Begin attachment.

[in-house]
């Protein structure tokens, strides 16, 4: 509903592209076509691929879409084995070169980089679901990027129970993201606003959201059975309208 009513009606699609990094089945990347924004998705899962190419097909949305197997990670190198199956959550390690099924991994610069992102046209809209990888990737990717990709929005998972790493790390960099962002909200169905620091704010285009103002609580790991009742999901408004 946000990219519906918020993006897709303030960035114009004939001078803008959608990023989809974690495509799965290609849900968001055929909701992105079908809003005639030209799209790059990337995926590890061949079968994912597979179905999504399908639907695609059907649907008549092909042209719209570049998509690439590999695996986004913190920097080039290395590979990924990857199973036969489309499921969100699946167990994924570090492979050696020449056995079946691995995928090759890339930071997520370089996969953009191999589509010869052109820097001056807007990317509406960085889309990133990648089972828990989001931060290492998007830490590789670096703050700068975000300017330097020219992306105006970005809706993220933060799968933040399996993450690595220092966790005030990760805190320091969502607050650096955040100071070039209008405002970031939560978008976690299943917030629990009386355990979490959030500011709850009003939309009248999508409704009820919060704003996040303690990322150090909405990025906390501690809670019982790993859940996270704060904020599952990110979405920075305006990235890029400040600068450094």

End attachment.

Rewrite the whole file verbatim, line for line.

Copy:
[in-house]
């Protein structure tokens, strides 16, 4: 509903592209076509691929879409084995070169980089679901990027129970993201606003959201059975309208 009513009606699609990094089945990347924004998705899962190419097909949305197997990670190198199956959550390690099924991994610069992102046209809209990888990737990717990709929005998972790493790390960099962002909200169905620091704010285009103002609580790991009742999901408004 946000990219519906918020993006897709303030960035114009004939001078803008959608990023989809974690495509799965290609849900968001055929909701992105079908809003005639030209799209790059990337995926590890061949079968994912597979179905999504399908639907695609059907649907008549092909042209719209570049998509690439590999695996986004913190920097080039290395590979990924990857199973036969489309499921969100699946167990994924570090492979050696020449056995079946691995995928090759890339930071997520370089996969953009191999589509010869052109820097001056807007990317509406960085889309990133990648089972828990989001931060290492998007830490590789670096703050700068975000300017330097020219992306105006970005809706993220933060799968933040399996993450690595220092966790005030990760805190320091969502607050650096955040100071070039209008405002970031939560978008976690299943917030629990009386355990979490959030500011709850009003939309009248999508409704009820919060704003996040303690990322150090909405990025906390501690809670019982790993859940996270704060904020599952990110979405920075305006990235890029400040600068450094």